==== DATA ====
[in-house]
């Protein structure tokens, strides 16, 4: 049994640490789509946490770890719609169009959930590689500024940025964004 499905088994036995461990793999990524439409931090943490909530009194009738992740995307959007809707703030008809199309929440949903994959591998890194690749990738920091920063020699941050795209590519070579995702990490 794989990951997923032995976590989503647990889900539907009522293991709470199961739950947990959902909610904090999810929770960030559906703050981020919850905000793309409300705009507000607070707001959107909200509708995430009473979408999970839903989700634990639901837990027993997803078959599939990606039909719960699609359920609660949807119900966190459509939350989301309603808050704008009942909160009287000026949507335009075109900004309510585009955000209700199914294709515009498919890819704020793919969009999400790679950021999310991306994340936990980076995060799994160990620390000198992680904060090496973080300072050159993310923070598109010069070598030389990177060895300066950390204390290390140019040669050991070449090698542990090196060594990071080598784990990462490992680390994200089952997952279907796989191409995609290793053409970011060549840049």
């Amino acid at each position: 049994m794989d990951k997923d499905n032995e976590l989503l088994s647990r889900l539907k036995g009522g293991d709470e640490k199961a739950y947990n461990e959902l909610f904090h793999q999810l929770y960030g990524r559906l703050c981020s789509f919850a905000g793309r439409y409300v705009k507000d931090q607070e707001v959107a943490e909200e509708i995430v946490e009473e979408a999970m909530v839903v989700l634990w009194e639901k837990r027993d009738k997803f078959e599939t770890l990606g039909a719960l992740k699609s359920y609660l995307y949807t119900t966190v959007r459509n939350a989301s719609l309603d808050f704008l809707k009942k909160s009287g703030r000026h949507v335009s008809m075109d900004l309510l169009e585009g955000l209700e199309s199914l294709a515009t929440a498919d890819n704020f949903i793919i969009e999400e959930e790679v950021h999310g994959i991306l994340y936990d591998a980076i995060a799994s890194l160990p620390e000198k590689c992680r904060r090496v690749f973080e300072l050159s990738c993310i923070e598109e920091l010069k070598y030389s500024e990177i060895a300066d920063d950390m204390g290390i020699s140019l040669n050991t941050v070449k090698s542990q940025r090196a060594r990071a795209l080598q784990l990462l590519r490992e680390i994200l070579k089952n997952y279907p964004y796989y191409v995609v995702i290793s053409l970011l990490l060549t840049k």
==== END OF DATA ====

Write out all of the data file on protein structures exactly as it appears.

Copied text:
[in-house]
């Protein structure tokens, strides 16, 4: 049994640490789509946490770890719609169009959930590689500024940025964004 499905088994036995461990793999990524439409931090943490909530009194009738992740995307959007809707703030008809199309929440949903994959591998890194690749990738920091920063020699941050795209590519070579995702990490 794989990951997923032995976590989503647990889900539907009522293991709470199961739950947990959902909610904090999810929770960030559906703050981020919850905000793309409300705009507000607070707001959107909200509708995430009473979408999970839903989700634990639901837990027993997803078959599939990606039909719960699609359920609660949807119900966190459509939350989301309603808050704008009942909160009287000026949507335009075109900004309510585009955000209700199914294709515009498919890819704020793919969009999400790679950021999310991306994340936990980076995060799994160990620390000198992680904060090496973080300072050159993310923070598109010069070598030389990177060895300066950390204390290390140019040669050991070449090698542990090196060594990071080598784990990462490992680390994200089952997952279907796989191409995609290793053409970011060549840049």
């Amino acid at each position: 049994m794989d990951k997923d499905n032995e976590l989503l088994s647990r889900l539907k036995g009522g293991d709470e640490k199961a739950y947990n461990e959902l909610f904090h793999q999810l929770y960030g990524r559906l703050c981020s789509f919850a905000g793309r439409y409300v705009k507000d931090q607070e707001v959107a943490e909200e509708i995430v946490e009473e979408a999970m909530v839903v989700l634990w009194e639901k837990r027993d009738k997803f078959e599939t770890l990606g039909a719960l992740k699609s359920y609660l995307y949807t119900t966190v959007r459509n939350a989301s719609l309603d808050f704008l809707k009942k909160s009287g703030r000026h949507v335009s008809m075109d900004l309510l169009e585009g955000l209700e199309s199914l294709a515009t929440a498919d890819n704020f949903i793919i969009e999400e959930e790679v950021h999310g994959i991306l994340y936990d591998a980076i995060a799994s890194l160990p620390e000198k590689c992680r904060r090496v690749f973080e300072l050159s990738c993310i923070e598109e920091l010069k070598y030389s500024e990177i060895a300066d920063d950390m204390g290390i020699s140019l040669n050991t941050v070449k090698s542990q940025r090196a060594r990071a795209l080598q784990l990462l590519r490992e680390i994200l070579k089952n997952y279907p964004y796989y191409v995609v995702i290793s053409l970011l990490l060549t840049k």